Heartland Human Services

Self-Advocacy and Assertive Communication
By Kerrie Habing, Substance Abuse Counselor

A big part of substance abuse treatment, aside from sobriety, is the goal that a client will be able to carry these learned skills throughout the rest of their sobriety. Teaching self-advocacy provides a client with life-long healthy decision making skills. This means that clients are always learning how to make good decisions for themselves instead of simply following the direction of the therapist.

Without self-advocacy, treatment then promotes an unhealthy idea that others will always be there to fix a problem for them. Teaching a client self-advocacy allows them to take responsibility for the decisions they will make for the rest of their lives outside of treatment. They now own the problem instead of turning it over to someone else to fix.

Going through the emotions of making a decision and accepting consequences makes the behavior less likely in future situations. In therapy, clients are guided through these emotions and decisions in a safe, healthy environment that does not include the influence of peers, drugs, alcohol, or other negative influences. In this structured environment, clients learn the skills that they can apply to sobriety and even other areas of daily life. They are learning to self-advocate.

This topic also facilitates an opportunity to discuss assertive behaviors. This requires a certain level of self-advocacy, or being able to identify one’s needs and a desire to communicate those needs. Assertiveness forces a client to identify their own needs without others telling them what to want or feel. Before acting or communicating assertively, a client must first identify the desired outcome of their actions. It is important to remember that being assertive does not mean being rude or demanding. It is simply a way to ask directly for a specific need to be met without making the client’s need seem like an option. A client identifying their own need and seeking an answer to that need is self-advocacy. Communicating that need in a way that is not rude, demanding, negative, or apologetic is assertiveness. Here, ‘I’ statements are a helpful tool to practice in treatment (i.e. “I am not prepared to take on extra tasks at this time,” or “I am not willing to give up my sobriety by drinking.”) Role playing may also be beneficial to help the client prepare to be assertive. Discussing follow-up responses could prepare the client should they be met with resistance include knowing what to do when met with ‘no’ or being able to communicate why their request is important to them or their recovery. For example, ending a dangerous relationship with someone who enables a client to use drugs requires an assertive approach. Preparing a client for this interaction during treatment can allow them to feel empowered and hopeful about their sober future.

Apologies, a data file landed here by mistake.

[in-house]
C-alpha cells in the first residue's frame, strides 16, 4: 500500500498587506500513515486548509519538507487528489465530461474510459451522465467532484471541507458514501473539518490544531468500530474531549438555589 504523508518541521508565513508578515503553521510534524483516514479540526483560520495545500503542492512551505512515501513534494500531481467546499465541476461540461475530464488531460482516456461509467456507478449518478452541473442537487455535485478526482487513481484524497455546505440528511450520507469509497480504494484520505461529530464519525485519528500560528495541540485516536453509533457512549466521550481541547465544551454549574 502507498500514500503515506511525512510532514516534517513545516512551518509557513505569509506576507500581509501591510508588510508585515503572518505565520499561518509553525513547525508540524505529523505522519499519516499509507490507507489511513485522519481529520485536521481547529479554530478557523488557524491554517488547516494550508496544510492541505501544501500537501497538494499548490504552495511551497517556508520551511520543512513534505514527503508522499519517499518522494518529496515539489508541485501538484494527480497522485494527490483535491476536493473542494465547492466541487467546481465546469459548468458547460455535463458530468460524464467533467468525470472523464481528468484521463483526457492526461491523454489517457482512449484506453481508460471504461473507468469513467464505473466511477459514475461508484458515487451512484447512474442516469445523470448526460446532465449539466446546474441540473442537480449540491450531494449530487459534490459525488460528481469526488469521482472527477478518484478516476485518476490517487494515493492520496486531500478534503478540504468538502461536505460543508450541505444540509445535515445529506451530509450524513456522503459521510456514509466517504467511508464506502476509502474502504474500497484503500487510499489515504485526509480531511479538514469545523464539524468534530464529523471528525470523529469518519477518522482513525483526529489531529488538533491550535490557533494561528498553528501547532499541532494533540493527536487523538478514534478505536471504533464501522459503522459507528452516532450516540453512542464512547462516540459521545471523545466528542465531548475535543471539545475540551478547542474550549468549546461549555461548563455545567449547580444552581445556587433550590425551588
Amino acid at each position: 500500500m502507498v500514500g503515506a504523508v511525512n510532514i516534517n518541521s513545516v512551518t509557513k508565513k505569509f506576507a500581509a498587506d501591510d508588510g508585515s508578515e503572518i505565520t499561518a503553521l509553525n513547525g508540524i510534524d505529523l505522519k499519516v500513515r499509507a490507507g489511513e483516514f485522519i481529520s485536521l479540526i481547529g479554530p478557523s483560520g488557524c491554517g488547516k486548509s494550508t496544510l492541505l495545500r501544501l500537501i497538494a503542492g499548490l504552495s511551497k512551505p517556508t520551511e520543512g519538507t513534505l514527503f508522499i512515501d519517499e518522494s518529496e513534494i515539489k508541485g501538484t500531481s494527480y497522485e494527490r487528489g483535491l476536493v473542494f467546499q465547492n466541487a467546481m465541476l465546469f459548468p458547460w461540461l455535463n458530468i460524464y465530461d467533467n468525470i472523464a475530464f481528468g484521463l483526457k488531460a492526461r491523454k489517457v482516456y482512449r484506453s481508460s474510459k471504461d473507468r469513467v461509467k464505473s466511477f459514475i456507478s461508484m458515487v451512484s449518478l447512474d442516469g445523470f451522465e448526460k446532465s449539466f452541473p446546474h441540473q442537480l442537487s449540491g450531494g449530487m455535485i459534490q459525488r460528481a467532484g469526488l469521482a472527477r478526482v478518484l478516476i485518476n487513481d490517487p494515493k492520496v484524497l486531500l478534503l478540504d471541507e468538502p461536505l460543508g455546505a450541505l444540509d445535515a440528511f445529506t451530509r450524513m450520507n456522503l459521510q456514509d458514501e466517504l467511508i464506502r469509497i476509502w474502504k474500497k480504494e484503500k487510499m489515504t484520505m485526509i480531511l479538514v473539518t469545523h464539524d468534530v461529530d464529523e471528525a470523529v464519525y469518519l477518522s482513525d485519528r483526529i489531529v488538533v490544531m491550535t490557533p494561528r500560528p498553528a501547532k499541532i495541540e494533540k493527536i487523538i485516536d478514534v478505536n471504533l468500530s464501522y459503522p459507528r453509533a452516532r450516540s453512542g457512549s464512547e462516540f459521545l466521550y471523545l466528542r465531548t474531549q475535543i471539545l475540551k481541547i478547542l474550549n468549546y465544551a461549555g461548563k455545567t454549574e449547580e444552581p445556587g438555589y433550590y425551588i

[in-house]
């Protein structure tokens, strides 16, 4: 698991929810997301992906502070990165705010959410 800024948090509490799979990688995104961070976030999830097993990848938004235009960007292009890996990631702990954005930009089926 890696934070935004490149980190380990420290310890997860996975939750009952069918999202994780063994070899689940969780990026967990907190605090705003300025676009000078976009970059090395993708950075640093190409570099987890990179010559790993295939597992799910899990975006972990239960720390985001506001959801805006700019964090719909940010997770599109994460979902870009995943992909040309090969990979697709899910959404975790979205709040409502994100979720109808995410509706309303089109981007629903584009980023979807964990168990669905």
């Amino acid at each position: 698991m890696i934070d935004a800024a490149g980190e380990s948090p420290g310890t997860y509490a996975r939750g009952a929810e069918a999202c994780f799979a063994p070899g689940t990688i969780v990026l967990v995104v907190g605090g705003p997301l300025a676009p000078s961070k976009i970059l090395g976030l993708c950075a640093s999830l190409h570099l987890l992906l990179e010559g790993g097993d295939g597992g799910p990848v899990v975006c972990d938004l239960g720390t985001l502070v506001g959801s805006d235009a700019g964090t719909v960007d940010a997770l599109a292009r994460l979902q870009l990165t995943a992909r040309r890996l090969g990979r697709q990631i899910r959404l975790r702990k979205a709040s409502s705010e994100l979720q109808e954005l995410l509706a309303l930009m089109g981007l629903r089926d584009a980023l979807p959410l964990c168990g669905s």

These are key components of establishing and maintaining a sober, healthy lifestyle after treatment without the influence of drugs and alcohol. A client who is able to advocate for his/her own needs has higher self-esteem, can form better, healthy relationships, and is more respected among his/her peers. Other key components that cannot be ignored include engagement in an appropriate level of treatment, establishing and maintaining a healthy support system (including AA and NA group attendance), and a value of living a sober lifestyle.

Community resources are available. You’re not alone, and don’t be afraid to ask for help. It’s only a phone call away. To be assessed for treatment, contact Heartland Human Services at (217) 347.7179.


Psychologists advise those who have feelings of depression lasting more than two weeks to seek professional advice.  If you or a loved one are experiencing  any symptoms of depression, contact Heartland Human Services at 217-347-7179 or take a free screening at www.heartlandhs.org